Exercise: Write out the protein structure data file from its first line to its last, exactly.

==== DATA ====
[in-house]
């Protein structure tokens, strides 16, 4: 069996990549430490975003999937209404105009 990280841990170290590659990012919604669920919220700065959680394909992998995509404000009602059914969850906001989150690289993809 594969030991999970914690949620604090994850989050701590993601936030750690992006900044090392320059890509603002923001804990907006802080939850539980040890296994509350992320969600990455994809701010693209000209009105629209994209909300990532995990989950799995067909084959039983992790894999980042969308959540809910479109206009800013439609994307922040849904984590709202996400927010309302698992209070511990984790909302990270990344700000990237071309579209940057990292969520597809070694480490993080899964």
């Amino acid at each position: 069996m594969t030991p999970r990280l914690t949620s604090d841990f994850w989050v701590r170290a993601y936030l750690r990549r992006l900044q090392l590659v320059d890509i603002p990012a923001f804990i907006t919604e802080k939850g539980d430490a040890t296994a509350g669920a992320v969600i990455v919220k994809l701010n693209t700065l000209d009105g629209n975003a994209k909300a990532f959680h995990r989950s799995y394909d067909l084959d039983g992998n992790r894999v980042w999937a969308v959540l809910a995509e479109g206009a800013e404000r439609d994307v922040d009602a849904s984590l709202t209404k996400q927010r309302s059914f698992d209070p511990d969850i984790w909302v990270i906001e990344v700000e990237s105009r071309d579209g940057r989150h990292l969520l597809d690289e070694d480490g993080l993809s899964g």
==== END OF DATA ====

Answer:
[in-house]
């Protein structure tokens, strides 16, 4: 069996990549430490975003999937209404105009 990280841990170290590659990012919604669920919220700065959680394909992998995509404000009602059914969850906001989150690289993809 594969030991999970914690949620604090994850989050701590993601936030750690992006900044090392320059890509603002923001804990907006802080939850539980040890296994509350992320969600990455994809701010693209000209009105629209994209909300990532995990989950799995067909084959039983992790894999980042969308959540809910479109206009800013439609994307922040849904984590709202996400927010309302698992209070511990984790909302990270990344700000990237071309579209940057990292969520597809070694480490993080899964």
């Amino acid at each position: 069996m594969t030991p999970r990280l914690t949620s604090d841990f994850w989050v701590r170290a993601y936030l750690r990549r992006l900044q090392l590659v320059d890509i603002p990012a923001f804990i907006t919604e802080k939850g539980d430490a040890t296994a509350g669920a992320v969600i990455v919220k994809l701010n693209t700065l000209d009105g629209n975003a994209k909300a990532f959680h995990r989950s799995y394909d067909l084959d039983g992998n992790r894999v980042w999937a969308v959540l809910a995509e479109g206009a800013e404000r439609d994307v922040d009602a849904s984590l709202t209404k996400q927010r309302s059914f698992d209070p511990d969850i984790w909302v990270i906001e990344v700000e990237s105009r071309d579209g940057r989150h990292l969520l597809d690289e070694d480490g993080l993809s899964g």